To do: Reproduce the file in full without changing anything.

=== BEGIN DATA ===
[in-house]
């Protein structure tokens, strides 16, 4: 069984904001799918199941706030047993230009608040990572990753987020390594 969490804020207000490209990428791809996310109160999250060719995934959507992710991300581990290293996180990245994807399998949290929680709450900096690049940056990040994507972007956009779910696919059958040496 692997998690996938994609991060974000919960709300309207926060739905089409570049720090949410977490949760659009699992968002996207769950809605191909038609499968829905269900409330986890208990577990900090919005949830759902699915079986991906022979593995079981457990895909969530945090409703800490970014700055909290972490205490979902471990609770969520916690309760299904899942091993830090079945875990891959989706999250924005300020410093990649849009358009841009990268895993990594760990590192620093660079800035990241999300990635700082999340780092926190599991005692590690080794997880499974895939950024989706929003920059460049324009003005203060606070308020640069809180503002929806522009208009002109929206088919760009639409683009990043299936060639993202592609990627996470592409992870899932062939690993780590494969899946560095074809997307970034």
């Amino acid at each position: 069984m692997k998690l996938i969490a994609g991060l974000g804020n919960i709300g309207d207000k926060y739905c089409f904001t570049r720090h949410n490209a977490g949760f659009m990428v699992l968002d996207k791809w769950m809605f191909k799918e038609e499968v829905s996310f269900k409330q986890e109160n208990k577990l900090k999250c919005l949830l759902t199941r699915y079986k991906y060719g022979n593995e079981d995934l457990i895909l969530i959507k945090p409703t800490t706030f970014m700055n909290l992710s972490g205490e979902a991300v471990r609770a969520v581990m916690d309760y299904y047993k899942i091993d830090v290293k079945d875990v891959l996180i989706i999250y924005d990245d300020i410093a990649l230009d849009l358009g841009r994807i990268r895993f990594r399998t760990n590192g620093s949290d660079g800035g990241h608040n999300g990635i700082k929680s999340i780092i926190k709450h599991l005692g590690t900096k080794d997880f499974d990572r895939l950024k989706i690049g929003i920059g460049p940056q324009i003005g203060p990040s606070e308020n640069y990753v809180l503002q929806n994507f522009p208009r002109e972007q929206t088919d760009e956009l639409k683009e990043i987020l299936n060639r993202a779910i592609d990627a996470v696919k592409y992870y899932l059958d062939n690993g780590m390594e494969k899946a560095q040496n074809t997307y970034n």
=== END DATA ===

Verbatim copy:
[in-house]
């Protein structure tokens, strides 16, 4: 069984904001799918199941706030047993230009608040990572990753987020390594 969490804020207000490209990428791809996310109160999250060719995934959507992710991300581990290293996180990245994807399998949290929680709450900096690049940056990040994507972007956009779910696919059958040496 692997998690996938994609991060974000919960709300309207926060739905089409570049720090949410977490949760659009699992968002996207769950809605191909038609499968829905269900409330986890208990577990900090919005949830759902699915079986991906022979593995079981457990895909969530945090409703800490970014700055909290972490205490979902471990609770969520916690309760299904899942091993830090079945875990891959989706999250924005300020410093990649849009358009841009990268895993990594760990590192620093660079800035990241999300990635700082999340780092926190599991005692590690080794997880499974895939950024989706929003920059460049324009003005203060606070308020640069809180503002929806522009208009002109929206088919760009639409683009990043299936060639993202592609990627996470592409992870899932062939690993780590494969899946560095074809997307970034």
């Amino acid at each position: 069984m692997k998690l996938i969490a994609g991060l974000g804020n919960i709300g309207d207000k926060y739905c089409f904001t570049r720090h949410n490209a977490g949760f659009m990428v699992l968002d996207k791809w769950m809605f191909k799918e038609e499968v829905s996310f269900k409330q986890e109160n208990k577990l900090k999250c919005l949830l759902t199941r699915y079986k991906y060719g022979n593995e079981d995934l457990i895909l969530i959507k945090p409703t800490t706030f970014m700055n909290l992710s972490g205490e979902a991300v471990r609770a969520v581990m916690d309760y299904y047993k899942i091993d830090v290293k079945d875990v891959l996180i989706i999250y924005d990245d300020i410093a990649l230009d849009l358009g841009r994807i990268r895993f990594r399998t760990n590192g620093s949290d660079g800035g990241h608040n999300g990635i700082k929680s999340i780092i926190k709450h599991l005692g590690t900096k080794d997880f499974d990572r895939l950024k989706i690049g929003i920059g460049p940056q324009i003005g203060p990040s606070e308020n640069y990753v809180l503002q929806n994507f522009p208009r002109e972007q929206t088919d760009e956009l639409k683009e990043i987020l299936n060639r993202a779910i592609d990627a996470v696919k592409y992870y899932l059958d062939n690993g780590m390594e494969k899946a560095q040496n074809t997307y970034n």